The last argument I can somewhat understand and is a little bit tougher to argue. My belief is that adoptions do not cause more harm than what has already been done. What many of the supporters of anti-adoption seem to overlook is where do these orphaned kids go if there is no adoption? Just because you abolish adoption does not resolve the orphan issue, babies will always be born, babies will always be abandoned, and babies will always need shelter somewhere. Do they get stuck in "the system" for the rest of their lives with no hope of ever being adopted?

3. The one area where I can see adoption adding emotional stress is in the cases where the parents try to "suppress" adoption or birth parents or origin queries of the adoptee. As if they want to forget that the adoption ever happened. I do disagree with this. I don't think that is healthy for an adoptee. However, I would like to think parents are doing this because they think it is what is best for the child to adapt to their new surroundings? So I hope parents are doing this because they believe it is what is best for their child? Based on what I have read and my personal experiences, I would say the best thing about adoption is to be very open about it. If the child wants to explore it, let them. If the child doesn't want to explore, don't force them. I think what many people forget is, just like a newborn child doesn't come with an instruction manual an adopted child does not either. I would also argue that in some aspects adopting a child is even more difficult because of the cultural issues and emotional issues that the parents have to face. I believe the learning curve is much steeper and the parents have to learn much faster with a child that is already starting to develop (say 2, 3, 4, or 5+ years) then an infant.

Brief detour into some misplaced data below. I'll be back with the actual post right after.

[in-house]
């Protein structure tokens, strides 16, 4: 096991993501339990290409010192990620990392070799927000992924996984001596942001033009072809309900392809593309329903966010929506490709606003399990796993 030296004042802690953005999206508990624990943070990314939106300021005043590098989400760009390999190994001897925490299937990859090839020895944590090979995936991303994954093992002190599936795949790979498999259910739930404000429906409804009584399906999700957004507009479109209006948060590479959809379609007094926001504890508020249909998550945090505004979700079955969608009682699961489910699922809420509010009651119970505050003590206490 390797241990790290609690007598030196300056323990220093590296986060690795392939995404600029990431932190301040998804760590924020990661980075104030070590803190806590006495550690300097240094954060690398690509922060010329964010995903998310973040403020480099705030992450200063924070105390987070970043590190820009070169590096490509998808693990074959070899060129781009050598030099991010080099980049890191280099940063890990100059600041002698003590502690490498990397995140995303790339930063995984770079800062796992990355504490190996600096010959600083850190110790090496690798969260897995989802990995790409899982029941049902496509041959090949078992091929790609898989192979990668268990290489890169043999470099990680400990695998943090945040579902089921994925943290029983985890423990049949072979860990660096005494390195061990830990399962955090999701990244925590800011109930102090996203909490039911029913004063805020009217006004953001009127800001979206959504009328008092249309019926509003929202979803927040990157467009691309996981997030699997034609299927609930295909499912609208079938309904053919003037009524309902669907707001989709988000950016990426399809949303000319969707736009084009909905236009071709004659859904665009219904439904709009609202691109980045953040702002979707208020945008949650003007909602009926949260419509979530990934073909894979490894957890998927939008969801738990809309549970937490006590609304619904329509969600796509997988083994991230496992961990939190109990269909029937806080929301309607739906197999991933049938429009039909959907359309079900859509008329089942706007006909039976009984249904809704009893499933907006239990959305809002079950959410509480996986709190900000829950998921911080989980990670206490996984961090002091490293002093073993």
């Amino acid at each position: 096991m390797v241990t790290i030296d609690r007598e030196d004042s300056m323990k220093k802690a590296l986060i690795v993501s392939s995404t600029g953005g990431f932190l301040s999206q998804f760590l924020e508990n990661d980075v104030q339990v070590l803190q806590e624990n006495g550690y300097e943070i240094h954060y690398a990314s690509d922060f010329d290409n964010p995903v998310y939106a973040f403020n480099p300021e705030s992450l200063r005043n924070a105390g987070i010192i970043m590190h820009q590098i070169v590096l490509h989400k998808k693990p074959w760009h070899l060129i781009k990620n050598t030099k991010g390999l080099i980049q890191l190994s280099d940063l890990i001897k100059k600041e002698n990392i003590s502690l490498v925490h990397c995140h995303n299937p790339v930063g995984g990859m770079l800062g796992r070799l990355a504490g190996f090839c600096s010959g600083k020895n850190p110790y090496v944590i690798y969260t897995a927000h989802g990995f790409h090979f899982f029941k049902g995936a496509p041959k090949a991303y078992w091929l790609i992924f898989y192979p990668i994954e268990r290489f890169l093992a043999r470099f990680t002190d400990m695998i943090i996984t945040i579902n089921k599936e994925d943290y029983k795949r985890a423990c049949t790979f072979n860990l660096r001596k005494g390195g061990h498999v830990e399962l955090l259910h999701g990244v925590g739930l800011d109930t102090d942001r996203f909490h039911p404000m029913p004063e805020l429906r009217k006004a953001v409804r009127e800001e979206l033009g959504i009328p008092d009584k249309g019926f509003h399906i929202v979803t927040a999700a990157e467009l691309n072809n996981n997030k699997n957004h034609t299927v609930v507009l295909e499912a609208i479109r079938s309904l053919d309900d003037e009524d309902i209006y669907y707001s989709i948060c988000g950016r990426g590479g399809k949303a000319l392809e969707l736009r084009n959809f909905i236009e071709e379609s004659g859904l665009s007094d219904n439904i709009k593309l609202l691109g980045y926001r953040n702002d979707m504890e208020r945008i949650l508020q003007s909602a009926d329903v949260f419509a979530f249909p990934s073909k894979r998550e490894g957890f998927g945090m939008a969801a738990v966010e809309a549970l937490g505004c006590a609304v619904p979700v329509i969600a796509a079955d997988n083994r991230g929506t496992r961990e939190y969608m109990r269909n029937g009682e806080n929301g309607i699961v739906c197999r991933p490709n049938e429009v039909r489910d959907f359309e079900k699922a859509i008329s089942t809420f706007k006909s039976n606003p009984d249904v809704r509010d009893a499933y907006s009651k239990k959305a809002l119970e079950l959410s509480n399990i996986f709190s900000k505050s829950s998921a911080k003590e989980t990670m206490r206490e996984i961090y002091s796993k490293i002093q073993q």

Besides the "supression" issues that some adoptees face, I do not see how they face any more or harder issues than an orphan child who has never been adopted. In fact, I think adoptees face less problems than and orphan does, just because more of the needs of an adoptee has been met than of an orphan.

Lastly, one of the final arguments in the Anti-Adoption movement is based on the custody battles between biological and adoptive parents. I'm not going to get into that one because it gets pretty messy. Plus I believe my next argument addresses this issue. While I agree it is painful to see a child who is torn between a custody battle between adoptive parents and birth parents, I don't think its right to try to abolish adoption because of these select few. I don't have the exact numbers, but I would venture to say that the vast majority of adoptions do not ever go into a custody battle between parents. In fact, I would also venture to say that there have been more orphans with no biological parent information (such as myself, being abadoned) that would benefit from adoptions, then the children who have been torn in a custody battle. Just because a few adoptions are "sloppy", why should the rest of the adoptions be halted? If this is how society felt than we out to just abolish marraige in the legal sense, because more than half of all marraiges fail and end in divorce. If we can accept those numbers, than we should be happy that these custody battles are in the absolute minority.